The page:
The Fair Pay Agreements Act has now been passed, and applications to initiate bargaining can be made from 1 December 2022. This raises a raft of questions about how this will work and what the implications will be for employers.
Unfortunately, even though the legislation has been published, many of these questions remain unanswered. We anticipate a lot of change and a number of challenges in the implementation in 2023.
So how will it work practically?
Initiating and bargaining parties
- The process begins when an eligible Union applies to MBIE for approval to start bargaining as they have either 1000 workers or 10% of the workforce who would be covered supporting the application. It can also be initiated by a public interest test showing that the employees who would be covered receive low wages.
- Once bargaining has been approved employer associations may apply to be the employer bargaining party. If no one steps forward as an employer bargaining party after 3 months, a default bargaining party will be invited to participate and given one month to respond. If they decline, then the Union can apply to the Authority for the terms to be set without bargaining.
- Bargaining must be publicly notified by the Union and efforts must be made to notify all employers in writing, who may have employees who will be covered.
While at this stage most employer associations have not agreed to be employer bargaining parties, with the default setting being a determination by the Authority it is in business’s best interests to come to the table on this – or risk having no say in the terms.
The bargaining processes
The bargaining process is very similar to normal collective agreement negotiations. Employers will need to:
- Act in good faith
- Provide information to their employees around bargaining
- Provide employee information to the Union (unless employees opt out of the process)
- Allow employee bargaining representatives on-site to provide information to employees
- Allow employees to attend up to two, two hour paid meetings about the Fair Pay Agreements
All Fair Pay Agreements (FPA) must have certain mandatory clauses, like pay rates, overtime provisions, penalty rates (if they apply), training and development arrangements and leave provisions, amongst others. So it will be worth reviewing your agreements now to see what’s likely to change and consider your approach. If you pay a higher base hourly rate and no overtime, you may end up having both once an FPA is in place, so we encourage you to consider your position now.
If my workforce isn’t currently unionised, will this change?
A FPA would cover all employees in an occupation or sector, even those that are not Union members. You will however have to understand how to manage your work force with several agreements in place. Employees can still have an IEA and an FPA can also be in place. However, they are covered by whichever agreement is most favourable, so you could have multiple agreements to balance.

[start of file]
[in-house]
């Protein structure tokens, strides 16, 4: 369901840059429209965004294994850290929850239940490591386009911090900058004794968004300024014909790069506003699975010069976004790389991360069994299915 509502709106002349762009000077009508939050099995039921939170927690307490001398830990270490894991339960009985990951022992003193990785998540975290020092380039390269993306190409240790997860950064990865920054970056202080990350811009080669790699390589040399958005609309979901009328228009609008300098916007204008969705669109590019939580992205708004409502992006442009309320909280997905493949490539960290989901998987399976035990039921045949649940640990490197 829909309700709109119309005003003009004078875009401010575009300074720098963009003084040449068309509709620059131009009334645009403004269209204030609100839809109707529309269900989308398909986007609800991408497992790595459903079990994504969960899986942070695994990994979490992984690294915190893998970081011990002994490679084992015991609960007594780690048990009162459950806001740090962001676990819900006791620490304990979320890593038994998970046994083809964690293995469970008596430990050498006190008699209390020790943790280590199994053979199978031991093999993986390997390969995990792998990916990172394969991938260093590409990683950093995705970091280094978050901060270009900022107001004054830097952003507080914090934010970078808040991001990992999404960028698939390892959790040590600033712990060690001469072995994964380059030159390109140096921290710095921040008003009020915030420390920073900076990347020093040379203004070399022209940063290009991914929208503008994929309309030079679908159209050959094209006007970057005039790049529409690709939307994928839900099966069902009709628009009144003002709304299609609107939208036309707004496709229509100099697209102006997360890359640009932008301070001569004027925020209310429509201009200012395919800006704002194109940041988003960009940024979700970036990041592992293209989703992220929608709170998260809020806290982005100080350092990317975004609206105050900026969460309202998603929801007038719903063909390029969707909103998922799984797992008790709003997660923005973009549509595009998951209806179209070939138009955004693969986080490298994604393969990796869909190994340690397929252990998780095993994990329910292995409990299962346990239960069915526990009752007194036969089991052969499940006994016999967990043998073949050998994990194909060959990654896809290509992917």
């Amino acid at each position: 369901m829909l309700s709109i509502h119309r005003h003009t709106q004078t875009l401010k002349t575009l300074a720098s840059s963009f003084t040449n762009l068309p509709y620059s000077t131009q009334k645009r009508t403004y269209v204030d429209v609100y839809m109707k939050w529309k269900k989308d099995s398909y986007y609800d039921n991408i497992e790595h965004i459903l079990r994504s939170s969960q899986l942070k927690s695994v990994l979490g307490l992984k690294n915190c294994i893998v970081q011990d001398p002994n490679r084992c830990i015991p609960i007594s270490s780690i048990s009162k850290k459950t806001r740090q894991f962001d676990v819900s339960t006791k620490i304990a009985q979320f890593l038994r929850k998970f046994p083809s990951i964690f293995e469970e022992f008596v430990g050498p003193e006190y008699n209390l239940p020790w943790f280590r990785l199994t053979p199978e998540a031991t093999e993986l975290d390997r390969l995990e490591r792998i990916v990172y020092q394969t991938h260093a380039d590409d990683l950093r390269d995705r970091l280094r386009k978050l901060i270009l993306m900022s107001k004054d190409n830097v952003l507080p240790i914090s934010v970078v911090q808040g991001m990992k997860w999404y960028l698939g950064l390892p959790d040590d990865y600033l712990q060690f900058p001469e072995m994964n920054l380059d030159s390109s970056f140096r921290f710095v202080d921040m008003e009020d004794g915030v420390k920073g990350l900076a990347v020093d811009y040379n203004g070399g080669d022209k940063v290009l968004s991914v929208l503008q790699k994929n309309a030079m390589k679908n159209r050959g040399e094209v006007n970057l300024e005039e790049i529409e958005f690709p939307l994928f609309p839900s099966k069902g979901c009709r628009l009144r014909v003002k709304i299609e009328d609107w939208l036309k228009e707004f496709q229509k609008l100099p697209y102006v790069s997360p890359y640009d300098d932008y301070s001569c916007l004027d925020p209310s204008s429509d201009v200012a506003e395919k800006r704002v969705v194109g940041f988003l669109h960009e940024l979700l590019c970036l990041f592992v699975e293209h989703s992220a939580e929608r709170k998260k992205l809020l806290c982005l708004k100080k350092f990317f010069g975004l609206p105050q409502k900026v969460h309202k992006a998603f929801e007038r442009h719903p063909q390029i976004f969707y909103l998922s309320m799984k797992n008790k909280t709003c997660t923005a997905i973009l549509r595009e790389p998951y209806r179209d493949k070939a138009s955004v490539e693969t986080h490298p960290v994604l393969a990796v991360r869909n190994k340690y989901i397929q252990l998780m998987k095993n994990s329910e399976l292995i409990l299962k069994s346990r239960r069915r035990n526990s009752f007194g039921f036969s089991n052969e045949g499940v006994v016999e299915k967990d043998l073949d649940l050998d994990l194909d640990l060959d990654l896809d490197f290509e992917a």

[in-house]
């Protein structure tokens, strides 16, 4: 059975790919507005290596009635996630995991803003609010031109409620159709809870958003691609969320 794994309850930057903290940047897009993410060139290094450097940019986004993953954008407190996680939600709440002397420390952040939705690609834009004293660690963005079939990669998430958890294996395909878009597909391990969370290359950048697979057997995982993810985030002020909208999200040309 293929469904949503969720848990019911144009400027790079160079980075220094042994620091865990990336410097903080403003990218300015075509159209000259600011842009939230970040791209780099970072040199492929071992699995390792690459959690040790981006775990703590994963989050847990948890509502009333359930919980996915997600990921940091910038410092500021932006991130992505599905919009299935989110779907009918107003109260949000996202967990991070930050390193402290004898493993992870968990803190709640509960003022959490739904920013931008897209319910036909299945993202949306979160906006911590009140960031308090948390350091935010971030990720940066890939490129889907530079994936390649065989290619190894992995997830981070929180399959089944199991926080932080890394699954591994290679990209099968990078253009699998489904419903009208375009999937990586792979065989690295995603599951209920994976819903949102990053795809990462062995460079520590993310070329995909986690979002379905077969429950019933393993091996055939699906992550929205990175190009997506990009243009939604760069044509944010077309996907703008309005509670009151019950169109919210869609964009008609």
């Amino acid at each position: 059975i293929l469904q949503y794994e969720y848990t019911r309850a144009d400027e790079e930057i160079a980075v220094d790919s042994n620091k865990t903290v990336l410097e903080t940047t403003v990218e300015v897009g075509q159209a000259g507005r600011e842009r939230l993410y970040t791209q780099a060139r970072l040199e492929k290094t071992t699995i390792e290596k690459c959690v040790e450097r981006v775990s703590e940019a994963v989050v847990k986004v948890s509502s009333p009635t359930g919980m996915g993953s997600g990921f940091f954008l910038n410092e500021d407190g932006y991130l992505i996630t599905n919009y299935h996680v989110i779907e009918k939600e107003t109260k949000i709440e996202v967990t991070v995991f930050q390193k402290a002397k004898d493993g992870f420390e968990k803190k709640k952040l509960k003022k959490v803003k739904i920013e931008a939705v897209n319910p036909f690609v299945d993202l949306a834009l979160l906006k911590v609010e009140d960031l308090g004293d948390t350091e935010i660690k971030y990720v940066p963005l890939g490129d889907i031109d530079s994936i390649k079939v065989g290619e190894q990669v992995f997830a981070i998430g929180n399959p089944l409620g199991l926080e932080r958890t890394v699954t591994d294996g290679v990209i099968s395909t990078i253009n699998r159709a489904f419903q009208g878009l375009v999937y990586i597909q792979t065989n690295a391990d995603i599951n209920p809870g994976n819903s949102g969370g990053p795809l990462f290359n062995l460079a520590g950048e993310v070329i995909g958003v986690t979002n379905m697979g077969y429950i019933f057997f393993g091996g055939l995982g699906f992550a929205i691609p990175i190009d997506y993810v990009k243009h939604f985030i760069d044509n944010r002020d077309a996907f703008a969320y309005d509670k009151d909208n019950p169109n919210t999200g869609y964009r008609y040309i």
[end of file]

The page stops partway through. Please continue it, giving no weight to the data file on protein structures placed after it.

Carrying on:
Which Industries are likely to have Fair Pay Agreements first?
Several Industries have been signalled as first cabs off the rank (Security, Bus drivers, Cleaning, Early Childhood Centres, Hospitality, Forestry and Supermarkets). There are reports that at least one Union has already started collecting signatures to start the initiation process. Heavily Unionised industries would be easiest to target first, and with a real chance of a change in Government next year, Unions will want to move as fast as possible to secure an FPA before then. The speed with which this can progress will be hampered by the Unions’ resource constraints and the ability of MBIE to process requests. As this is new territory, we anticipate it will take a while to get set up and will have teething problems, which is likely to mean a slow start to any processes.
However, as employers, being prepared will be key.
What can you do to get ready?
While there isn’t much an employer can do to influence which industries are targeted first, or when bargaining for an FPA is initiated, you can make sure that you are tight with whatever industry or sector bargaining forum you may belong to.
You can also ensure you provide good communication and dialogue with your team if and when you are approached for either Union access or to start the process. Ensuring your team receive accurate and thorough information from you will help to keep your relationship strong and stand you in good stead for the future.
As this new legislation spreads into workplaces, as always, your best strategy within your own business is to have a strong bond with all your employees. This will ensure that any inevitable challenges and hiccups that arise are successfully ridden out in your business.
Positive People have over 25 years’ experience in Industrial Relations and can support and update you through the changes Fair Pay Agreements will bring. Contact us now to discuss any questions you may have.
Call us on 09 445 1077 or email email@example.com